Headed out to an event we’ve never been to before. Shades of Carmichael features about 80 hand-decorated market umbrellas, which will then be auctioned off as a fundraiser for the park and for the Sacramento Fine Arts Center. Joey has painted an umbrella for the event, and has also booked a table as a “vender” (sic), which means we’ll be at the mercy of the weather. We’ll take our portable pop-up shade, and the weather report says to expect warm but not hot temperatures, so we should be okay.

Here’s one of the focal points from the umbrella Joey painted:

Fingers crossed!



Event follow-up: Had a fine time. Weather was great, if a bit too breezy for our display materials. Lunch from the gyro truck on-site. Met some fun people, sold a painting (an owl based on the same Northern Saw-Whet owl seen above) and had some good arts talks. Only thing that would have made it better would have been more people in attendance.

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Challenge Met!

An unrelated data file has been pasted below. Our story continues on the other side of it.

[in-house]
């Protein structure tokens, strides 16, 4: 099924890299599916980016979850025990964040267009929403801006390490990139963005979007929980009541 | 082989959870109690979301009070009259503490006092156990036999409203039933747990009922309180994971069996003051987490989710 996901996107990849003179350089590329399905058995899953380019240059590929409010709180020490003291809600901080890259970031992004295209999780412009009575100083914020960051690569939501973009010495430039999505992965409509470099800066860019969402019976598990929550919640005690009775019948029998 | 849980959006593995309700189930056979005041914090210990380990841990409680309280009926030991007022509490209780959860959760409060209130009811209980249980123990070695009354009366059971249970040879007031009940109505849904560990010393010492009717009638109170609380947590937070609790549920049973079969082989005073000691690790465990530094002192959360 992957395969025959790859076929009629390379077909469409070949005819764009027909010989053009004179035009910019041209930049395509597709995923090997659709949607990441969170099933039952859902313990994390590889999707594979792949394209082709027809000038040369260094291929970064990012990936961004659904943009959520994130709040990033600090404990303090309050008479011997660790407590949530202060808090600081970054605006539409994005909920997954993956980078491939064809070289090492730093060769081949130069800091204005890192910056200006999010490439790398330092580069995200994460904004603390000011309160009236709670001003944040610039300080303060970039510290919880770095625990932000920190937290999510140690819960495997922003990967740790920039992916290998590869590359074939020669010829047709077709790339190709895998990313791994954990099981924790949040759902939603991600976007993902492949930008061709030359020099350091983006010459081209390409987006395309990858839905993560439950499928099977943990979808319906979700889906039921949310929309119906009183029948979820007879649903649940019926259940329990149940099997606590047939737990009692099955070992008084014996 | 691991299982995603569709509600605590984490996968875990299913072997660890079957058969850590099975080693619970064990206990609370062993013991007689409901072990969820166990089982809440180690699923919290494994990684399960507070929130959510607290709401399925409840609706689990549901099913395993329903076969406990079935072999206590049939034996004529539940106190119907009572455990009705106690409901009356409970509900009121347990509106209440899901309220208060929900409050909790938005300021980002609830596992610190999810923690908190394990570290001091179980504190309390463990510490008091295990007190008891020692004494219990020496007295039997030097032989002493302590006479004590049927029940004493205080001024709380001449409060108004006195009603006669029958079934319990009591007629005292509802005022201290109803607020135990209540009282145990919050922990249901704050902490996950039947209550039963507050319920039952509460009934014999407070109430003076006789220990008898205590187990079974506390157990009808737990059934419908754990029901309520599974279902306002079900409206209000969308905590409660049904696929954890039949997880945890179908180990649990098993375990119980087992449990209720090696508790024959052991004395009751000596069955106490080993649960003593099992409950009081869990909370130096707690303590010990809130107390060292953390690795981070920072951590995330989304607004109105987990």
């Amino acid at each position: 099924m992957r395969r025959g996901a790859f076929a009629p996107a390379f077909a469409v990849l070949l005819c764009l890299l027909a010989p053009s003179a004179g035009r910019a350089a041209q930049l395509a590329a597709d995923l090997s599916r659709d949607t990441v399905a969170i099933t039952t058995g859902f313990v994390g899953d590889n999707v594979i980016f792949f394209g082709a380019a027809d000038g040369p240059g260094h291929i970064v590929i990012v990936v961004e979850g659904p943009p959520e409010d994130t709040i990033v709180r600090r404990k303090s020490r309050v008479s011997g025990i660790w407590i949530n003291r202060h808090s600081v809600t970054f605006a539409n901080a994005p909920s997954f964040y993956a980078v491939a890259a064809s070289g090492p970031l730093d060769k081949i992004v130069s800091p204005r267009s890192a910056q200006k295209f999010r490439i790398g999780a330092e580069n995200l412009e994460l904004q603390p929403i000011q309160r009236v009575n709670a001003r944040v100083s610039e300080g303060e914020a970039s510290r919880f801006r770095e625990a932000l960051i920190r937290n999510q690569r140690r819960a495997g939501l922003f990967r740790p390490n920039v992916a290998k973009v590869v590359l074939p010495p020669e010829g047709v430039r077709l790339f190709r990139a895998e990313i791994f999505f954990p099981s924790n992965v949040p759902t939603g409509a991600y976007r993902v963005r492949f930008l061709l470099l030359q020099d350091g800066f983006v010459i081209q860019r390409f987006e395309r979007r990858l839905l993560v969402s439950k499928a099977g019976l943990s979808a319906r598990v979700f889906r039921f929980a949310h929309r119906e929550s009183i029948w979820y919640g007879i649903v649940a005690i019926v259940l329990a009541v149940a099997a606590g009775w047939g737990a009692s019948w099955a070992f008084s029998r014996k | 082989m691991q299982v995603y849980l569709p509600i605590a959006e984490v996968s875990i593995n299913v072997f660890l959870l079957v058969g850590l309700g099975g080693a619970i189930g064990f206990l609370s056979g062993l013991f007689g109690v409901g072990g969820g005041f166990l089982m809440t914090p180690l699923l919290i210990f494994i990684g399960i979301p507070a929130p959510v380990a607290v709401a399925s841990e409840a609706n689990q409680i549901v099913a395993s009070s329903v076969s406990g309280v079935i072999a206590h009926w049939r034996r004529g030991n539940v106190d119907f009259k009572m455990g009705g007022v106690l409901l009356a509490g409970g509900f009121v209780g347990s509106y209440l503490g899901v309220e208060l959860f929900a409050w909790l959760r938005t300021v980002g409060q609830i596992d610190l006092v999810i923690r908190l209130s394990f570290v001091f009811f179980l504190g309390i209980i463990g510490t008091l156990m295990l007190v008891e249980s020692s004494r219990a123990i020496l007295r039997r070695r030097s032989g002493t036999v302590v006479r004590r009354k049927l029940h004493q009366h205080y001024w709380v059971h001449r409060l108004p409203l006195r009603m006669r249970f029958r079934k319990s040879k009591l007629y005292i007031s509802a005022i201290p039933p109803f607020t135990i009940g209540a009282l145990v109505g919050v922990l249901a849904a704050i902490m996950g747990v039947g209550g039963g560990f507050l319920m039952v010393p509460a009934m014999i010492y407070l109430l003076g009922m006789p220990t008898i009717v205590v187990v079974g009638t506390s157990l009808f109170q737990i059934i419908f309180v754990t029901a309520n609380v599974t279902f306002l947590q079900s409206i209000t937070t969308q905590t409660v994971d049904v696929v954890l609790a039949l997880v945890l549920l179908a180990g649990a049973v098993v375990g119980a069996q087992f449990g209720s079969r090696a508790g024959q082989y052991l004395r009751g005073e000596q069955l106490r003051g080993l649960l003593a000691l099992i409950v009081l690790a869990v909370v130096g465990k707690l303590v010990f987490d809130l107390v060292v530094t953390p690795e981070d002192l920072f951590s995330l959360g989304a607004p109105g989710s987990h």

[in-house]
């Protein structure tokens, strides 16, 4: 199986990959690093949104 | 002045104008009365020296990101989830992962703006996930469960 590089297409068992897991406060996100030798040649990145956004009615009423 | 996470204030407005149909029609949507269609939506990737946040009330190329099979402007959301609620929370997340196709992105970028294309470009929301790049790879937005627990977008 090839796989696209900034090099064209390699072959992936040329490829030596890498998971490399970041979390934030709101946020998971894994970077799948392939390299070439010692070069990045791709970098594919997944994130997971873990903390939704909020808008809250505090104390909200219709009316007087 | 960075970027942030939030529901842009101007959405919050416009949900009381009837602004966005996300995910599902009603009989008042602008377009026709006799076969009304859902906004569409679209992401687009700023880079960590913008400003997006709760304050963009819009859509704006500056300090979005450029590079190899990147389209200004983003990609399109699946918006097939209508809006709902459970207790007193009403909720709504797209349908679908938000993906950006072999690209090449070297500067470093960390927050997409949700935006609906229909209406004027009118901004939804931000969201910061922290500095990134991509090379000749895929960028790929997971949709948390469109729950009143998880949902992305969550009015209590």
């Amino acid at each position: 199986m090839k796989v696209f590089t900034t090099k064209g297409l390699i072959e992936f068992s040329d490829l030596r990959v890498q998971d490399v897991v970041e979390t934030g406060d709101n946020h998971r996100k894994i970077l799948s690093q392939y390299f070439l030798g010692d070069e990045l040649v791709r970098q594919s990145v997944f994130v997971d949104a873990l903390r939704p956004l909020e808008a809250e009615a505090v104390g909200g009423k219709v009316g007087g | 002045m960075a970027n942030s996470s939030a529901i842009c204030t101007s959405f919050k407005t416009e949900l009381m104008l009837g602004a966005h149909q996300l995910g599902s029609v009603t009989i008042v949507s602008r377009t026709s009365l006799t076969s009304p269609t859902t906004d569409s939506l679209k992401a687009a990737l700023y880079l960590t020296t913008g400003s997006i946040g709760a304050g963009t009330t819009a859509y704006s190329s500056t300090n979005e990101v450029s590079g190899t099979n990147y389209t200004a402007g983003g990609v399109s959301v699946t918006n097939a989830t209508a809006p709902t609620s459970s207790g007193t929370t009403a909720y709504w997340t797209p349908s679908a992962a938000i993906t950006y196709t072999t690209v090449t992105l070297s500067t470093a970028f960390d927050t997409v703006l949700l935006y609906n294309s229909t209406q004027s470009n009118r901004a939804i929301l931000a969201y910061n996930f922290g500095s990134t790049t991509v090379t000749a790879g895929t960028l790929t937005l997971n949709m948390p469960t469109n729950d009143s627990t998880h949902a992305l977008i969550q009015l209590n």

Last month, I challenged myself to create a new post here every day in June. I’m happy to report the challenge has been met.
I’m not sure all those posts have done much good. Did people see them? (The bots did, because there was a definite uptick in spam messages coming in to the site this past month.) Did people actually go to one of the art shows, or the CapRadio record sale? Did you at least consider some of the points I made (whether you agreed or not)?

Now that July is upon us, I’m not going to worry about posting each day. I might, but probably won’t. If the book (BOATS/RATS) is ever to be finished, we need to spend more time editing that than web posts. (I suppose I really should quit playing Candy Crush for a while, too.)

While I may post more musings or news here, I more want to have an update on the RATS page, or the ART page. Wish me luck! I will now quit congratulating myself on meeting the challenge, and get back to writing more substantive things.